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Four and a half LIM domains 1
The FHL1 gene provides instructions for making three versions (isoforms) of a protein that plays an important role in muscles used for movement (skeletal muscles) and in the heart (cardiac muscle). The full-length isoform is known as FHL1A, or sometimes just FHL1. The other two isoforms, which are shorter, are called FHL1B and FHL1C.
FHL1A is the best-studied of the three FHL1 isoforms. Studies suggest that interactions between FHL1A and other proteins play a critical role in the assembly of sarcomeres, which are structures within muscle cells that are necessary for muscle tensing (contraction). These interactions also appear to be involved in chemical signaling within muscle cells, maintaining the structure of these cells, and influencing muscle growth and size.
Less is known about the FHL1B and FHL1C isoforms. FHL1B moves in and out of the nucleus and is also part of the nuclear envelope, which is a structure that surrounds the nucleus in cells. The protein's function in this structure is unknown. FHL1B and FHL1C are suspected to play roles in the normal structure and function of skeletal and cardiac muscles.
At least seven mutations in the FHL1 gene have been found to cause Emery-Dreifuss muscular dystrophy. This condition affects skeletal and cardiac muscle, causing joint deformities called contractures, which restrict the movement of certain joints; muscle weakness and wasting that worsen over time; and heart problems, including an increased risk of sudden death.
Some of the FHL1 gene mutations that cause Emery-Dreifuss muscular dystrophy change single protein building blocks (amino acids) in the FHL1 protein, while others insert or delete a small amount of DNA from the FHL1 gene. All of the known mutations affect the FHL1A isoform. Depending on where the mutations occur, they may affect one or both of the other isoforms as well.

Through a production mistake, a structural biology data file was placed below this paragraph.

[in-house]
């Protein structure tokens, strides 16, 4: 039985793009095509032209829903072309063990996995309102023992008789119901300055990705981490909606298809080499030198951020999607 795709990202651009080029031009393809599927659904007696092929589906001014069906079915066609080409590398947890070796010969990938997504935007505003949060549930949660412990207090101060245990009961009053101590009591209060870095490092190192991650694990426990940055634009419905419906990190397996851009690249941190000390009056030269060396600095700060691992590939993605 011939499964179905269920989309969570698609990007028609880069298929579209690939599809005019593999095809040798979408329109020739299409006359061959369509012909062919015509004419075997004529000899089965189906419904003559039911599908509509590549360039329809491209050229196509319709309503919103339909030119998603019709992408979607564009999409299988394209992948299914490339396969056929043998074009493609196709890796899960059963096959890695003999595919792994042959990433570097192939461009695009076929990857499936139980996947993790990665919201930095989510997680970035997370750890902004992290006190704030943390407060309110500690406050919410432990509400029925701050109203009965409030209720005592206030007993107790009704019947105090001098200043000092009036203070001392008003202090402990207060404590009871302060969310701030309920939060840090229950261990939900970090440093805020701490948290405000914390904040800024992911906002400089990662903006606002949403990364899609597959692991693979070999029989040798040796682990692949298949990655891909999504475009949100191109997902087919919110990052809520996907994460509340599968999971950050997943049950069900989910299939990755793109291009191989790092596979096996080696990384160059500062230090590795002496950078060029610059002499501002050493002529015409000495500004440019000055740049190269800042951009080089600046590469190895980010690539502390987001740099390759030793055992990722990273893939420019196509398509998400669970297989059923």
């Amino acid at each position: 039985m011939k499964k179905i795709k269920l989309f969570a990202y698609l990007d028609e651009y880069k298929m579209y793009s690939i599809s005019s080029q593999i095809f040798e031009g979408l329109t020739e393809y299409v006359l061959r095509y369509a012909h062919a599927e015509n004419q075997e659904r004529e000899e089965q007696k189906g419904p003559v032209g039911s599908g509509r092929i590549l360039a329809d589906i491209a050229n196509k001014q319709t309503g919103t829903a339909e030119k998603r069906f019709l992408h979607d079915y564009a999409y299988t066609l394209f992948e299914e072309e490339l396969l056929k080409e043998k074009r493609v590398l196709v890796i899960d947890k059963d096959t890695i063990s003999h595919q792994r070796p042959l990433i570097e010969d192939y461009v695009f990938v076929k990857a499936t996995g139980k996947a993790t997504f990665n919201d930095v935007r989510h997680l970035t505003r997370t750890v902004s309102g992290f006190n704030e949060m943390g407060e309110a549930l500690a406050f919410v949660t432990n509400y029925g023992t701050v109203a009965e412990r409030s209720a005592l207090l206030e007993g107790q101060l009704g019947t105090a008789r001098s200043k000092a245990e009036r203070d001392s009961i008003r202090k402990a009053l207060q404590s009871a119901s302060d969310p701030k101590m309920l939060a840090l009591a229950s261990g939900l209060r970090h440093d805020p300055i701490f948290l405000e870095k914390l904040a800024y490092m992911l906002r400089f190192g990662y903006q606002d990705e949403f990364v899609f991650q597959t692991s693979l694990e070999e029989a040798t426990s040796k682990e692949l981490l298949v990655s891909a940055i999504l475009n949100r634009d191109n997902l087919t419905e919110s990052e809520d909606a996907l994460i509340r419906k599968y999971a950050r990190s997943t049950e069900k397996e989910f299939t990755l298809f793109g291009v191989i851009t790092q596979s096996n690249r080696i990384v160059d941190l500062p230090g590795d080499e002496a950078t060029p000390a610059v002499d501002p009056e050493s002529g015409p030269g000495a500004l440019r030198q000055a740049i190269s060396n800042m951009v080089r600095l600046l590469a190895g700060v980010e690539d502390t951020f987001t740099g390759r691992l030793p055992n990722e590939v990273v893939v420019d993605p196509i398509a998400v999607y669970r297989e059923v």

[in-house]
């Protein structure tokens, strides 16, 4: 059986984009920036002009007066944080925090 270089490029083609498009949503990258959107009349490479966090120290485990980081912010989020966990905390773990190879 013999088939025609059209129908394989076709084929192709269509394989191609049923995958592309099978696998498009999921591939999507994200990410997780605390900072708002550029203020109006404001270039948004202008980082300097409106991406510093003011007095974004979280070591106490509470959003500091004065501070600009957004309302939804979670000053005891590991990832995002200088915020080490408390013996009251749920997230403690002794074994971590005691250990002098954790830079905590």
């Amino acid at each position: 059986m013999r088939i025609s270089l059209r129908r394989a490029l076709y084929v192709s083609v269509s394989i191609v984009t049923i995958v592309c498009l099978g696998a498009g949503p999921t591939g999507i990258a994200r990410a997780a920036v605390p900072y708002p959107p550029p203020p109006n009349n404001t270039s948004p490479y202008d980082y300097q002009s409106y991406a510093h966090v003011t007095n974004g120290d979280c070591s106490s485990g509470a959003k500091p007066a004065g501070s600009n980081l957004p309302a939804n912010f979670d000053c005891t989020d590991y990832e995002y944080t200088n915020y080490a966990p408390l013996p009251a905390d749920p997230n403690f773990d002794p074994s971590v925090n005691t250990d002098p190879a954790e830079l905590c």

Studies suggest that mutations reduce the amount of functional FHL1 protein produced in cells or lead to the production of an abnormally short, nonfunctional version of the protein. A shortage of this protein disrupts the normal structure and function of cardiac and skeletal muscle cells. However, the exact mechanism by which these changes cause joint contractures, muscle weakness and wasting, and heart problems remains unknown.
Several other muscle disorders also result from mutations in the FHL1 gene. These include reducing body myopathy, X-linked scapuloperoneal myopathy, X-linked myopathy with postural muscle atrophy (XMPMA), and rigid spine syndrome. Together with Emery-Dreifuss muscular dystrophy, these conditions are known as FHL1-related myopathies or FHL1opathies. Features common among these disorders include skeletal muscle weakness, particularly in the shoulders and lower legs; contractures involving the joints of the spine (rigid spine); and heart abnormalities. However, the disorders differ in their age of onset, the severity of muscle weakness, and how quickly the signs and symptoms worsen.
More than 50 FHL1 gene mutations have been associated with the FHL1-related myopathies. Each of these mutations affects some or all of the FHL1 isoforms. In general, mutations that affect all three isoforms cause more severe signs and symptoms than mutations that affect only one or two isoforms. Researchers have proposed several possible mechanisms by which FHL1 mutations lead to the FHL1-related myopathies. In some cases, mutations lead to the production of a nonfunctional version of the protein or no protein at all. In others, mutations may result in the production of an abnormal version of the protein that can form clumps (called reducing bodies) within muscle cells. Reducing bodies have been found in people with reducing body myopathy, X-linked scapuloperoneal myopathy, and rigid spine syndrome, but it is unclear how they are related to the major features of these disorders.